Forest Hill Cemetery, one of Anoka’s two city-owned cemeteries, has freed up new land and soon will build a second structure to accommodate the growing number of cremations.

Choosing cremation over casket burials is a route more people are taking, said Ron Gjerde, secretary of the Minnesota Association of Cemeteries.

“Most cemeteries today are doing new development that lends itself to cremated remains,” said Gjerde, who also is president of the Lakewood Cemetery Association.

Forest Hill, located northwest of Anoka’s Main Street area at 2400 Forest Av., is one of the oldest cemeteries in the north metro area. Along with Oakwood Cemetery, the nondenominational cemetery is owned and operated by the city.

Established in 1890, Forest Hill covers about 18 acres. Only a small part is dedicated to cremations.

Lisa LaCasse, recreation supervisor and cemetery administrator for the city, said the cemetery is trying to “react to the newer trend of cremations” by adding more options. The recently opened lot designed for cremation burials has already drawn some sales, LaCasse said.

A new columbarium, an above-ground structure that holds cremation urns, will open in January and can hold up to 72 urns. The current columbarium holds 48 internments. As of last week, there was only one niche left for purchase in the older columbarium.

“People are tending to make those intentions [of cremation burial] earlier,” LaCasse said. “Among other things, it’s a more affordable option.”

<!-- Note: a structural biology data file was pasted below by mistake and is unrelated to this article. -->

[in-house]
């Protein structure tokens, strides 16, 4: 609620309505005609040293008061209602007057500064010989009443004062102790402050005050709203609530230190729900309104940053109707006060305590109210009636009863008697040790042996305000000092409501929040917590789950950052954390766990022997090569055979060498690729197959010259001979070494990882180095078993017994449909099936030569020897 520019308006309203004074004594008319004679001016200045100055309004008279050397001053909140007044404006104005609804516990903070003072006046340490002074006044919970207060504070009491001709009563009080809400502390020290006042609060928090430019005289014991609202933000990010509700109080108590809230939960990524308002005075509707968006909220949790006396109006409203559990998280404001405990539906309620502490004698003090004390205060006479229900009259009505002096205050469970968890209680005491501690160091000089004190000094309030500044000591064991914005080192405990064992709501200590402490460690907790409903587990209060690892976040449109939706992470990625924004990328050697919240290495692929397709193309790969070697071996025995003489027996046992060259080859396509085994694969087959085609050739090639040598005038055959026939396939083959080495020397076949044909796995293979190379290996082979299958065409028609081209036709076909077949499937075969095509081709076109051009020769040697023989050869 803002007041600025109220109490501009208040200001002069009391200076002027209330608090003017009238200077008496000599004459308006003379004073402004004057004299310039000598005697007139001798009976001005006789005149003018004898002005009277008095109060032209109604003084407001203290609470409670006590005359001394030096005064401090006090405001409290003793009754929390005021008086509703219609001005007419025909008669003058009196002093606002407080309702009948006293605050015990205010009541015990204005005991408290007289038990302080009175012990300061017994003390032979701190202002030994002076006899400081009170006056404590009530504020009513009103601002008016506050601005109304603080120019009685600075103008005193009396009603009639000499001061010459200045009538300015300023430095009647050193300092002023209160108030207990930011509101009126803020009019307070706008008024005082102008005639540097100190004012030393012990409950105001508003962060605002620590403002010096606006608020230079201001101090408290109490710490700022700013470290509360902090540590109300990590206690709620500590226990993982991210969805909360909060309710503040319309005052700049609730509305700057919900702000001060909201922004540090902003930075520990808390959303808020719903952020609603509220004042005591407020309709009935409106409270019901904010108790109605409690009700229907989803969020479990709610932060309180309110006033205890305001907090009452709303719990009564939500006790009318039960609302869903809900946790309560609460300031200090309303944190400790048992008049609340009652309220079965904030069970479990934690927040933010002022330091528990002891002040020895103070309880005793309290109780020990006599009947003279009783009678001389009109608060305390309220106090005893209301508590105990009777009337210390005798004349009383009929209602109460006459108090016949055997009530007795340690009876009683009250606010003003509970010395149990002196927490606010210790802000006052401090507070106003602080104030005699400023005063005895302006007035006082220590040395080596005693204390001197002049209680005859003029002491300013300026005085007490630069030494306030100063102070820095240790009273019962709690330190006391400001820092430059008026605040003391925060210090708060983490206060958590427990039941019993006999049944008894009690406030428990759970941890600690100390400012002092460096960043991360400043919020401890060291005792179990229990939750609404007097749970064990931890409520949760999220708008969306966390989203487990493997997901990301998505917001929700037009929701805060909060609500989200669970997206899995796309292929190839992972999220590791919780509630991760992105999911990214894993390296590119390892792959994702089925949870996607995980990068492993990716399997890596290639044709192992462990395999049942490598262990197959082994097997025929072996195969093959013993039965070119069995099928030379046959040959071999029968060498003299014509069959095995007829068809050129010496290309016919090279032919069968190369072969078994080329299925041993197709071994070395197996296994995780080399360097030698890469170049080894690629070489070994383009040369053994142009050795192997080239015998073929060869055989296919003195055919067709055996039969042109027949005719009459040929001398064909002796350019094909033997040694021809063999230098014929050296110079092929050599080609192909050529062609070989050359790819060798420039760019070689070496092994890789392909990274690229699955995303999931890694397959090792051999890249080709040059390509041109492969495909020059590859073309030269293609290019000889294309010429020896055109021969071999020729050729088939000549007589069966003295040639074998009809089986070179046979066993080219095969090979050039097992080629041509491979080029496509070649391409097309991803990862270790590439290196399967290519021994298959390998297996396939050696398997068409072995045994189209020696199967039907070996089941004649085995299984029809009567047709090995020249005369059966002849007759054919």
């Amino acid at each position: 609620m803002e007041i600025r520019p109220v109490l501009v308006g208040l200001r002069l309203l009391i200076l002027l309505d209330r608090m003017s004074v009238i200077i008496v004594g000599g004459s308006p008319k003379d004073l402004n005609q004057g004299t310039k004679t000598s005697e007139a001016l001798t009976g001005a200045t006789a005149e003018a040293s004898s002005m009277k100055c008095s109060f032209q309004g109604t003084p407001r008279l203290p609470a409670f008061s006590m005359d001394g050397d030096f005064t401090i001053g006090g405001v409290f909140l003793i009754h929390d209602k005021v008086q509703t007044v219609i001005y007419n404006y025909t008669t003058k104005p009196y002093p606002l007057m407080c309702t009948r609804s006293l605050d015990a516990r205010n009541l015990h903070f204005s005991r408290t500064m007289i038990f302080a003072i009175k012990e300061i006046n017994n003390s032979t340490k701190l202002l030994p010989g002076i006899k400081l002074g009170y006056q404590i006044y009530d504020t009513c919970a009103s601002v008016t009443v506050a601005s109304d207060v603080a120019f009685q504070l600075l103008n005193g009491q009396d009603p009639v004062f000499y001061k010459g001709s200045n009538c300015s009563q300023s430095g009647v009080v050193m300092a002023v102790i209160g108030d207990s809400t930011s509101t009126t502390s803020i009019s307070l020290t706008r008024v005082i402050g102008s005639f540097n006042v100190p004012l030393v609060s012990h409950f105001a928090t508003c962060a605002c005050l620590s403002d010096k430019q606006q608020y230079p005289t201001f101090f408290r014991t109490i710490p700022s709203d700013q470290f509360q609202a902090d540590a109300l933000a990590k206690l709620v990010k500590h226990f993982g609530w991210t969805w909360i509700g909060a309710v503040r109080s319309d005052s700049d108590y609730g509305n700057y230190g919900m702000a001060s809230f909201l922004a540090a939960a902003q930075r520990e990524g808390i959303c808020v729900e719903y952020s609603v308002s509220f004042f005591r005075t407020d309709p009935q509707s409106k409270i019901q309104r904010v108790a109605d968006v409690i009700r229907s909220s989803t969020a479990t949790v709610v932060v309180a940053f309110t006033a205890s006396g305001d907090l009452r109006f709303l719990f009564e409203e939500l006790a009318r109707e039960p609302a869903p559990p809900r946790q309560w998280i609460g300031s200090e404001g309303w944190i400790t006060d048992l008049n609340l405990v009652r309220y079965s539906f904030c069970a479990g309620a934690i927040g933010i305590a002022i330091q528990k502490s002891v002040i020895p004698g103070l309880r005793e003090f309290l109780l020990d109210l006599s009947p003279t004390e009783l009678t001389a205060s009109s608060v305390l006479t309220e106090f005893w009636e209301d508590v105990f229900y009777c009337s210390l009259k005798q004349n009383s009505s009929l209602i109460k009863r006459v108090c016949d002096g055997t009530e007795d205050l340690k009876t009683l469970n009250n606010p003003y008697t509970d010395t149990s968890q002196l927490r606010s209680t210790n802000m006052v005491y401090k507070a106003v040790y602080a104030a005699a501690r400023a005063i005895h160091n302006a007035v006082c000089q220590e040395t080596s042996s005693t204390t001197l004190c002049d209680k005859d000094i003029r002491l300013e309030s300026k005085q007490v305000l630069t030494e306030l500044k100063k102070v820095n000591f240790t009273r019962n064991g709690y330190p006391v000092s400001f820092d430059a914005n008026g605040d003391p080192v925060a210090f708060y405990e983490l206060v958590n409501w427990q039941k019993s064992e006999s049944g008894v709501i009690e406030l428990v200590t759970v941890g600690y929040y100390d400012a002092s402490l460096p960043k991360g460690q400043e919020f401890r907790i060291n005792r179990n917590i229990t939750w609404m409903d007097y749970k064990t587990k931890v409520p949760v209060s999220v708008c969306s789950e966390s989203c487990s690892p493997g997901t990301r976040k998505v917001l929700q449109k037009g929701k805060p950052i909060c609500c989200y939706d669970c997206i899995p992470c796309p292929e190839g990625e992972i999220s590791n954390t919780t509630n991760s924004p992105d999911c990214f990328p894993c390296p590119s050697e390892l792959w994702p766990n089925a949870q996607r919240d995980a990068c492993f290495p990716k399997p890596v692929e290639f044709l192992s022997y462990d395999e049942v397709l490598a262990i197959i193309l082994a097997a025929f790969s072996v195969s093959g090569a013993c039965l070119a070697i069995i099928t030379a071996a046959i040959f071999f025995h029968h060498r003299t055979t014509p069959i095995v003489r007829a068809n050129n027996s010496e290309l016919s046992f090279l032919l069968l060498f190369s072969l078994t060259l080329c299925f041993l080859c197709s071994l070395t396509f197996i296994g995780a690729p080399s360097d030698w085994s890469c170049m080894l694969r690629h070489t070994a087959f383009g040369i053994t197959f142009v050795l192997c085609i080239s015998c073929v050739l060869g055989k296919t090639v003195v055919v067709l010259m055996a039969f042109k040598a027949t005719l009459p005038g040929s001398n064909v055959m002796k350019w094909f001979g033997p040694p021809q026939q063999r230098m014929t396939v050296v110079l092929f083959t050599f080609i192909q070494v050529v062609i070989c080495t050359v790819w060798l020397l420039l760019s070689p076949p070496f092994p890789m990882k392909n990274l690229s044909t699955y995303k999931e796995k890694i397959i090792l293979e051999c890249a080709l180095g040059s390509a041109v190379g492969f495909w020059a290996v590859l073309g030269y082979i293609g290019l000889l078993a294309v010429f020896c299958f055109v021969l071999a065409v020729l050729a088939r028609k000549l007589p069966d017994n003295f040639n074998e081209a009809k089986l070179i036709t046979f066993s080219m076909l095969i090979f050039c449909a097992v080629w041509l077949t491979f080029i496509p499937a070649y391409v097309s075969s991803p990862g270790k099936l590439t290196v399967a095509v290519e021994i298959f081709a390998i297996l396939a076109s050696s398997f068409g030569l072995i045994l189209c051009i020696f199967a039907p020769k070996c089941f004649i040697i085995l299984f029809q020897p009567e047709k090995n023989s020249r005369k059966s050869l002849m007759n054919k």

In Anoka, a cremation grave can cost anywhere from $400 to $550. The cost for a spot in a columbarium can range from $900 to $1,100.

Looking ahead

During a March City Council meeting, LaCasse inquired about raising prices for nonresidents.

“Staff does receive many requests for nonresidents and our tax base supports the cemetery, so we may want to do larger-tiered pricing for residency vs. nonresidency or even prove residency to be buried here,” according to the March 2 meeting minutes.

City staff prepares the ground for burials and handles maintenance and clerical work.

The city will review prices for the new year in December and determine what fees will increase, if any.

“We just want to make sure we have space and availability for the taxpayers of Anoka foremost,” LaCasse said.

She estimates there are about 5,000 spots left in Forest Hill.

Throughout the country, Gjerde says there is more cemetery space “than we will need in a long, long time.” Especially with the increase in cremations, cemetery staff can build “structures that go up instead of out” to make the space more efficient, he said.

The cemetery is almost completely surrounded by businesses, parks and homes.

LaCasse said there are three sections, or about 2 acres, not available for sale yet, but the cemetery cannot expand beyond that.

“When the cemetery is sold out, it’s sold out,” LaCasse said.